The Somali supermodel who needs no last name, left modeling long ago to pursue other interests. After achieving international fame as a fashion model, she launched a line of affordable cosmetics and turned it into a $25 million business. Last year, she teamed up with model Naomi Campbell and modeling agent/activist Bethann Hardison to call out the fashion industry for failure to include more black models in their shows. She also supports a number of public health, child advocacy and relief organizations. She has been married to rock star David Bowie since 1992.

EDWIN MOSES, Olympic Athlete, August 31
edwin moses
Edwin Moses won Olympic gold in the 400 meter hurdles twice, first in 1976 and again in 1984. He broke four world records and also won 122 consecutive races between 1977 and 1987. He helped develop drug-testing policies for track and field and, since 2000, has chaired the Laureus World Sports Academy, which promotes social change through sports.

YO-YO MA, Musician, October 7
yoyo ma
The world's most famous cellist, who played for President Kennedy as a boy, Ma is constantly taking on new projects and challenging himself to play even better. With 17 Grammys and a Presidential Medal of Freedom to his name, Ma might have retired to a life of leisure years ago. Instead, he continues to tour exhaustively and devotes time to his Silk Road Ensemble, a collaborative musical group he founded in 1998 to support a range of educational, artistic and cultural-exchange programs.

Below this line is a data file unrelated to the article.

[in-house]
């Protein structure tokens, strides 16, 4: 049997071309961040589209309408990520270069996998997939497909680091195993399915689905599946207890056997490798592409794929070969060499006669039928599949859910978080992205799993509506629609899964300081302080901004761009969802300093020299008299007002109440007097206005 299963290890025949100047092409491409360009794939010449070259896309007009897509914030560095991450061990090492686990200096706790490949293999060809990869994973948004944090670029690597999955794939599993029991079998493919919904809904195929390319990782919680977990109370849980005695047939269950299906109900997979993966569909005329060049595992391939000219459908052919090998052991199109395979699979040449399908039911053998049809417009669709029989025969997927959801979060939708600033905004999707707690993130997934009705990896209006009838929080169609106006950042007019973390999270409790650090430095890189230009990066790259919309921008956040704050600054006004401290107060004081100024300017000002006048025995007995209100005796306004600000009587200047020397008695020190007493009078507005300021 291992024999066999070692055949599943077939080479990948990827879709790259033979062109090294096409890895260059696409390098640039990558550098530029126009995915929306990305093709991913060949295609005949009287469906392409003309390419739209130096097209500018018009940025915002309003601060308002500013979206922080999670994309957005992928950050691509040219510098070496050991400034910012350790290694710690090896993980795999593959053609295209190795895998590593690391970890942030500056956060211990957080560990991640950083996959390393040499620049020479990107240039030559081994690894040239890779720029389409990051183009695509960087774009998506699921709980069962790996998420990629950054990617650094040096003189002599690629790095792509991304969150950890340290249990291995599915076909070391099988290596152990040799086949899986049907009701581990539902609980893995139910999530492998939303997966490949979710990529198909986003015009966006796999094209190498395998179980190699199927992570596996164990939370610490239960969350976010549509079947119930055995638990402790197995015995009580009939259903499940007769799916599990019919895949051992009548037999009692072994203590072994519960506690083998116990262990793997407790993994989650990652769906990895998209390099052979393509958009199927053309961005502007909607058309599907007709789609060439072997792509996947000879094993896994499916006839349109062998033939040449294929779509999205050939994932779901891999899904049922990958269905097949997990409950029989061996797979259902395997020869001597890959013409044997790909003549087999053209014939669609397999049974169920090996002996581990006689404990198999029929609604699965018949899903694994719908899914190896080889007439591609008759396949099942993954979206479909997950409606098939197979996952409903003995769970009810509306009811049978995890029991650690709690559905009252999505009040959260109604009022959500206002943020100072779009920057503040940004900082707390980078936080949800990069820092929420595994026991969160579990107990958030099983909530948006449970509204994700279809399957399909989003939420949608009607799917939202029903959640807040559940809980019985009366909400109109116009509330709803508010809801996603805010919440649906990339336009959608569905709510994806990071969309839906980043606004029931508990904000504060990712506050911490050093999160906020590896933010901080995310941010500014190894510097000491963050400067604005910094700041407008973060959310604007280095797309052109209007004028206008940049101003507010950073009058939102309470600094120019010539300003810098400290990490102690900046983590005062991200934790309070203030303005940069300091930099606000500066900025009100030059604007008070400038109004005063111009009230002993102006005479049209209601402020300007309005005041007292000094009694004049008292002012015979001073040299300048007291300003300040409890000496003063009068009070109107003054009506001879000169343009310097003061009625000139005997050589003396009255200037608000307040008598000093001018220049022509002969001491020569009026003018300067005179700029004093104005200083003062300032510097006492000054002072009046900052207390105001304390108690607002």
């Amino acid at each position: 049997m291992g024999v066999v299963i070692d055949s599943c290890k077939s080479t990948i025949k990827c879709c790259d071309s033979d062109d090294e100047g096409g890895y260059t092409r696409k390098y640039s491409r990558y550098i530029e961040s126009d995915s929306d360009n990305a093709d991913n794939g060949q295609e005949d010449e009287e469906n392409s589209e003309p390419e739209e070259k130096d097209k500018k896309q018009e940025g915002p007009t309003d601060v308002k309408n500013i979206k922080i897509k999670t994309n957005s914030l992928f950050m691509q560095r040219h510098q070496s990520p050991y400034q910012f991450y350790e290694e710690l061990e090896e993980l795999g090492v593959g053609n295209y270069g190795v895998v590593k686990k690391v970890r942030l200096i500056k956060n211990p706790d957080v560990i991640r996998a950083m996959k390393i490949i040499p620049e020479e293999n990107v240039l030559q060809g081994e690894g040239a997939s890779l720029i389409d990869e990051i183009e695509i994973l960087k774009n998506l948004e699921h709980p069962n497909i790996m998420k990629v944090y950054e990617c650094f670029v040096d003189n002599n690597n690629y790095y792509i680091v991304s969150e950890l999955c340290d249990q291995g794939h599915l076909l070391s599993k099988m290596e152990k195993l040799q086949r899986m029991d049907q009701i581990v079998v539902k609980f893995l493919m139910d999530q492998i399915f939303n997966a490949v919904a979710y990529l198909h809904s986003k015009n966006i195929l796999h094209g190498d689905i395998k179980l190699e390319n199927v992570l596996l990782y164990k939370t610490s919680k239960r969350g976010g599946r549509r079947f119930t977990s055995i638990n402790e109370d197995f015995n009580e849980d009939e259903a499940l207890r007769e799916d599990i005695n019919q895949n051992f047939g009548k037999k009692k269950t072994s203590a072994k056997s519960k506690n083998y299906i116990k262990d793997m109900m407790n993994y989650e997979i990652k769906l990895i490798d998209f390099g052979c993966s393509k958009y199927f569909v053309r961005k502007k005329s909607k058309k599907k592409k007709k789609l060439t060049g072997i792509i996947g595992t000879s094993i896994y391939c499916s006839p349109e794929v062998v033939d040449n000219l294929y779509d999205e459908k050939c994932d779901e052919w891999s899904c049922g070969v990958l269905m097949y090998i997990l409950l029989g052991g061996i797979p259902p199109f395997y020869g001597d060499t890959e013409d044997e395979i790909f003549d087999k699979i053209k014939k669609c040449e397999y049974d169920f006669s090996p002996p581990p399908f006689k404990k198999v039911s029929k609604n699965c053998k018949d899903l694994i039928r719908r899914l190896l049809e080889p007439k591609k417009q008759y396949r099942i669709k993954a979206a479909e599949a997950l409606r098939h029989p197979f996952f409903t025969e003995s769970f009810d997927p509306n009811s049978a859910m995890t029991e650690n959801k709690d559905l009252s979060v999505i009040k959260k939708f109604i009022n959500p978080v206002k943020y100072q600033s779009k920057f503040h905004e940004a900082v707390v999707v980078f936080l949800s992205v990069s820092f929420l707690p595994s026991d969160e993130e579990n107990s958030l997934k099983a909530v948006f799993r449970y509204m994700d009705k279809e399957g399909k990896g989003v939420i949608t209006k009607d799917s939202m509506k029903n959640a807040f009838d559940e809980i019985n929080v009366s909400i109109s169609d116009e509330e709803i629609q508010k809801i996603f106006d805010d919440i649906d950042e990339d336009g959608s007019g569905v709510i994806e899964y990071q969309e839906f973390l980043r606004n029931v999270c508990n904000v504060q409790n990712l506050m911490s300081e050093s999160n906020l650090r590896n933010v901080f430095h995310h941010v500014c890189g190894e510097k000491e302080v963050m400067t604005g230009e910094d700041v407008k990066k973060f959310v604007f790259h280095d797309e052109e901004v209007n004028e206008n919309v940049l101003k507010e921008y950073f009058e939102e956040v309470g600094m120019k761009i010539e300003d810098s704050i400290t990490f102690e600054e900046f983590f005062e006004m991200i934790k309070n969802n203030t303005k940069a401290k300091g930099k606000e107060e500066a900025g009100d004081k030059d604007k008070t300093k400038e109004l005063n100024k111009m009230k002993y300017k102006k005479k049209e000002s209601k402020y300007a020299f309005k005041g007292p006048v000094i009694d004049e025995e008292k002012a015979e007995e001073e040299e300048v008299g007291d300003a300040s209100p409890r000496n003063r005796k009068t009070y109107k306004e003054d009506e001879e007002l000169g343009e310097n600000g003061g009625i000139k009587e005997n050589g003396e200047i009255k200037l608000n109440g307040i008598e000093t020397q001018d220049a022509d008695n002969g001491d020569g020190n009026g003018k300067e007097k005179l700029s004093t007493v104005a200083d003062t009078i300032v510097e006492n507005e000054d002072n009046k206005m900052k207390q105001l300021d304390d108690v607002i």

BILL GATES, Entrepreneur, October 28
bill gates
It may be hard to believe that the one-time whiz kid who made geek cool is turning 60. Gates, who famously dropped out of Harvard, founded Microsoft and became a billionaire by the time he was 32, has focused his second act on philanthropy. Through the Bill and Melinda Gates Foundation, he and his wife have donated more than $31 billion to support numerous education, public health and anti-poverty initiatives.

MARIA SHRIVER - Journalist, November 6
maria shriver
Born to the storied Kennedy family, Maria Shriver made her mark as a journalist. She left her job as an NBC News anchor before husband Arnold Schwarzenegger was elected California governor. As first lady, she continued to work on political and charitable causes. In 2009, her HBO film, "The Alzheimer’s Project," won two Emmys. In 2011, she gracefully weathered public humiliation after it was discovered that Schwarzenegger had an affair and a child with a housekeeper. Shriver powered on, continuing with public appearances and supporting numerous causes including Alzheimer's caregiving and Special Olympics, the organization her mother founded. Last year, she published the Shriver Report, examining financial equity among women.

BILL NYE, Science Educator, November 27
bill nye
The mechanical engineer turned TV host popularized science as host of the PBS/Disney children's program, Bill Nye the Science Guy. After the show ended in 1998, Nye continued to serve as a science advocate through his public activities. His latest efforts have been aimed at combating scientific "illiteracy," taking on climate-change skeptics and creationists. This year, he published "Undeniable: Evolution and the Science of Creation" and recently explained evolution using emoji.